But this is not how it should be. In our modern polite society, we sorely need the skills of effective communication, persuasion, argumentation and debate. We can learn these skills with the aid of the Trivium. With these skills in our hands, we can neutralize a potentially explosive situation without giving up what we want or believe in. As a bonus, we might even get what we want or, at the very least, understand where the other side is coming from and not feel bad about it. I dearly hope that it will be given the emphasis it rightly deserves in our educational system.

These skills will not make us argumentative—we already are; so, we might as well do it formally and properly. There will always be differences. What we need is the tool to settle them amicably lest we impulsively go for the red button a second too soon and blow all of us to kingdom come.

What about you? Do you think we should put emphasis back to these skills? Why, or why not?

A Walk In The Dark—A Poem

A Walk in The Dark

I walk in the Dark
with this goal in mind:
to touch whomsoever I find.

In the hope that one day,
this Darkness won't stay,
and cleared be the Blinders of sight.

I don't mind if it's scary
or if—I feel weary;
What matters is that this is right.

My (S)Word made of Light
will cut through the Night,
and bring that which has been foretold.

A world pure as gold,
and people not cold,
and goodness all over the land.

So please take this Flame
I hold in my hand,
and keep it inside of your heart.

May the Light shine on you,
forever so true,
and never again will depart.

Now come follow me,
in the Dark we shall be,
to spread out the Brightness of Day.

The World Wide Part of WWW

We all know that the Web had ended the tyranny of geography and had allowed people from all over the world to come together in forums or blogs to share their ideas with each other. But sometimes, people can still forget that not all the participants in some conversations have the same background and point of view.

I once participated in a discussion in one forum when a newcomer joined in. It was his first time in that forum so nobody really knew anything about him or where he came from. And unfortunately for him, the topic is a bit hot. It is of the mine-is-better-than-yours kind of topic. In fact, the embers were already starting to glow even before he came onboard.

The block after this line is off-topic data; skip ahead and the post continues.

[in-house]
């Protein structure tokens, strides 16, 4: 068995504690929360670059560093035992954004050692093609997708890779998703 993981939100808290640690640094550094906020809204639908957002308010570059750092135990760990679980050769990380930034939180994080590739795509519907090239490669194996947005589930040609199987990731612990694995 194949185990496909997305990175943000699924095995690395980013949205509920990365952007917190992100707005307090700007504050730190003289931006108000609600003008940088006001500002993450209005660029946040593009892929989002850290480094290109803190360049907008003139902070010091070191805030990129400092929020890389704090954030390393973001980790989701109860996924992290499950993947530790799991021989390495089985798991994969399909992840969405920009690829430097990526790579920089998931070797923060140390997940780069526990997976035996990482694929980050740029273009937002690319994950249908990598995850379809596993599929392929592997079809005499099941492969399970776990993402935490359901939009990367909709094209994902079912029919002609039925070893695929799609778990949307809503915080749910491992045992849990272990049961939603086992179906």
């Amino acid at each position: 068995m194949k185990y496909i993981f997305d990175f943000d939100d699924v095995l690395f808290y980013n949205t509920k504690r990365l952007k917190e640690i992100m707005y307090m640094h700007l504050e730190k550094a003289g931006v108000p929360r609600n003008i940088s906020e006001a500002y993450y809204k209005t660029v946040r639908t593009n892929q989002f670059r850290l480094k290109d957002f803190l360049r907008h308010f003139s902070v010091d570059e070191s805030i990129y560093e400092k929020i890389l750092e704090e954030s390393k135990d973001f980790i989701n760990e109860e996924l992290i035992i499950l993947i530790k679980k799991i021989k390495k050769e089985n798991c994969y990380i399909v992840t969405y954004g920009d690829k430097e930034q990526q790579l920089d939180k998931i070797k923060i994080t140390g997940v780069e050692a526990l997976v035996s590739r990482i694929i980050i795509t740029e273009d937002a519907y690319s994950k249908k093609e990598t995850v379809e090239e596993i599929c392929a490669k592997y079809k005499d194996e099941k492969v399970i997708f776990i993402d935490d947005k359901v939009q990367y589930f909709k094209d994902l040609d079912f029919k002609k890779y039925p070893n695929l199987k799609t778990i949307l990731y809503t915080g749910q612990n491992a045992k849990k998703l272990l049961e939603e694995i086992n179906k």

Then he made a post in nonsensical English. I must admit that I could not understand what he was trying to say. If not for the individual words, I would have thought that it was written in a language other than English. He said things like “I lift me high verily ahead of you not me”. (or something like that. I can’t recall the exact words but I do recall that there is no discernible structure in his sentences. It seemed like the words were placed in a random order.) There was also something about catching a duck or something. And based on what happened next, the other participants seem to have the same problem.

They turned their virtual heads to this newcomer and either directed their annoyance toward him or mocked him. I myself was not sure at first if this person was truly serious or was merely trolling. After observing the exchange for a while though, I began to believe that he was quite serious because he really tried to explain earnestly what it is  he was trying to say by saying it in different ways. But his efforts were in vain. Not one seems to understand him.

So I asked myself “if he is not trolling, then why does he write that way?”. I mean, my English may not be good but his is incomprehensible. That question was answered when an enlightened soul came in and  asked the newcomer what translation software he used. He told the newcomer that he noticed, based on the newcomer’s IP, that he came from <country> and thus, he presumed that the newcomer did not speak English. So that was it.

That newcomer was trying his best to join and contribute to the forum, even bothered with translation, and got flamed and mocked in return for his efforts. How wrong was I to assume that everybody there spoke English! This is the World Wide Web after all.

Since that time, I have made it a point to check on people’s profile and even search them first in Google sometimes  before commenting. By doing that, I can have a glimpse on the person’s temperament. Not that I’m spying or something—it’s public, anyway—but it’s just nice to know where to place and how to phrase yourself properly.